The first presidential debate is only two weeks away. We’ll try to give you information that will be helpful in evaluating the responses. The first issue that seems to be on everyone’s mind is whether Libertarian candidate, Gary Johnson, will be included. There’s an arbitrary 15% threshold for inclusion—if a candidate can’t show an average of 15% support in major national polls, they can’t be on the stage.

Green Party candidate Jill Stein has been averaging about three percent for several months, and independent Evan McMullin doesn’t even show up in most polls. But as you can see in Monday’s Real Clear Politics average, Johnson’s average is only 9.1, with two recent polls putting him at 12% (NBC News/SM and IBD/TIPP). But in three others, he only has 7% (Gravis, Economist/YouGov, and CNN/ORC).


Johnson has been inching up, but not fast enough to reach 15% before the September 26 debate. In fact, bettors on PredictIt only give him an 87% chance of keeping above 8% in the polls by Wednesday night. Also, two percent of the bettors think Johnson will drop out of the race by the end of this month.

Johnson didn’t help his cause while he was interviewed on MSNBC’s Morning Joe.

“What would you do if you were elected about Aleppo?” MSNBC’s “Morning Joe” panelist Mike Barnicle asked the former New Mexico governor during an in-studio interview Thursday morning.

“And what is Aleppo?” Johnson responded.

“You’re kidding,” a stunned Barnicle replied, to which Johnson answered that he was not.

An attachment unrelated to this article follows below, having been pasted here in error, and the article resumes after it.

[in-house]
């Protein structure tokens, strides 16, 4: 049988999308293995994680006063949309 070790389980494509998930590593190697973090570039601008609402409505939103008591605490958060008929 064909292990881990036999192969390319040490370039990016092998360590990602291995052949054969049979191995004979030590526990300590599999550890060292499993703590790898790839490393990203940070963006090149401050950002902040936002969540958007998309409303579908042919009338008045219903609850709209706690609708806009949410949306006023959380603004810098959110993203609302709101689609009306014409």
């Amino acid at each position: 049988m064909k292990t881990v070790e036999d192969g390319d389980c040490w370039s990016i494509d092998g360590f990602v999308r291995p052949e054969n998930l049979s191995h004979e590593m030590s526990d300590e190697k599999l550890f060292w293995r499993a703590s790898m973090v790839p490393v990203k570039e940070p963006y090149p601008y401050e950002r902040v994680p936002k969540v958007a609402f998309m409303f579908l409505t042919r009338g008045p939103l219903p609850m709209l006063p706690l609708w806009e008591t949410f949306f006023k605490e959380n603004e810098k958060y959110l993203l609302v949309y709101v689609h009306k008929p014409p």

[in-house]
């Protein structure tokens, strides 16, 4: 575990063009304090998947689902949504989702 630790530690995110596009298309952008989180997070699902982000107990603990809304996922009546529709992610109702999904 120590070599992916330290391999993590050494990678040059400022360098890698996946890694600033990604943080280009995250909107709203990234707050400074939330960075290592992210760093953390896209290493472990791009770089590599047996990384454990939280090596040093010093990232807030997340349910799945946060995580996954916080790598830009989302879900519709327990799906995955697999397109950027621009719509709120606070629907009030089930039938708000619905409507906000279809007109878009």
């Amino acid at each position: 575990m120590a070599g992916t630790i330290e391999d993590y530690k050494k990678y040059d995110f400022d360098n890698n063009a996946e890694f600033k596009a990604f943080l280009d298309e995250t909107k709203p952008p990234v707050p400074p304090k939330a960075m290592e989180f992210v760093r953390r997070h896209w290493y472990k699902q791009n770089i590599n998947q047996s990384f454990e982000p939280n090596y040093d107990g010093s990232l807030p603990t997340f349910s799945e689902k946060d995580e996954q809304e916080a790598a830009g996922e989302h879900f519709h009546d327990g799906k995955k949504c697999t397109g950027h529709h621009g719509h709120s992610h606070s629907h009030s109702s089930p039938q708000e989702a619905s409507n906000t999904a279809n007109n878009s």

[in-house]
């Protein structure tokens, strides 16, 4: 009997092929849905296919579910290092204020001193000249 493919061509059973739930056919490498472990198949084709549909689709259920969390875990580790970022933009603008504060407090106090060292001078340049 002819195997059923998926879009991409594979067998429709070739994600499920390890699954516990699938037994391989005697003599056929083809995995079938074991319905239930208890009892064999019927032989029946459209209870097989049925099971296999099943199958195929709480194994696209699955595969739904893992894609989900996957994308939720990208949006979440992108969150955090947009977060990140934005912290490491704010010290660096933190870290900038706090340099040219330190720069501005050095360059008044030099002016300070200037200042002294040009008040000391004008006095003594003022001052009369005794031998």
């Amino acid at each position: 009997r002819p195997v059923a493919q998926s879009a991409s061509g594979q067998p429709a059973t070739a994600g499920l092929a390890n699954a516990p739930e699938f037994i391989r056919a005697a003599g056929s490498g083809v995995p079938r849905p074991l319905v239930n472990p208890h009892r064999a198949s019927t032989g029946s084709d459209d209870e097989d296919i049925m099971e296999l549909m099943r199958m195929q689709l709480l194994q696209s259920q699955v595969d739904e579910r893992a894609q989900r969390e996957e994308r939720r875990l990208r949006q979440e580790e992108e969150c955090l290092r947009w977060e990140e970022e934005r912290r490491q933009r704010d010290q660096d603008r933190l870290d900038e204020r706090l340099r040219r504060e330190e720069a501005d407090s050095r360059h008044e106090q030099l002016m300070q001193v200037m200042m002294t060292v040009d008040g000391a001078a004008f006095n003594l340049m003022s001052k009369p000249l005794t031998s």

Barnicle explained to the Libertarian candidate that Aleppo is “the epicenter of the refugee crisis” in Syria, giving Johnson enough information to finally answer the question.

“Okay, Got it. Well, with regard to Syria, I do think that it’s a mess,” he said. “I think the only way that we deal with Syria is to join hands with Russia to diplomatically bring that at an end but when we’ve aligned ourselves with — when we have supported the opposition, the Free Syrian Army, the Free Syrian Army is also coupled with the Islamists, and then the fact that we’re also supporting the Kurds and this is, it’s just a mess. And then the fact that we’re also supporting the Kurds and this is — it’s just — it’s just a mess. And that this is the result of regime change that we end up supporting. And, inevitably, these regime changes have led a less-safe world..”

Here’s the video:

The episode is being portrayed as stupidity on the part of Johnson, as if, perhaps, he thought “Aleppo” was the fifth Marx Brother (along with Groucho, Chico, Harpo, and Zeppo). But if you read his response, Johnson is fully aware of the situation in Syria. He later said he thought Barnicle was referring to some government acronym.

If you read the full transcript, you can see that the Aleppo question came out of nowhere, with no context. The first question was what does the Johnson-Weld ticket bring to the campaign, then which major candidate is losing more votes to Johnson, then does he worry about being this year’s “Ralph Nader”—a spoiler, who causes one of the major candidates to lose. All politics. Then, suddenly, “What would you do, if you were elected, about Aleppo?” Out of nowhere. Here’s the full transcript.

But, again, if you read his answer, it was comprehensive and detailed. Clearly, Johnson understands the Syrian crisis and how it relates to America. And when he went on Fox News, he told Neil Cavuto he planned to turn the episode into something positive.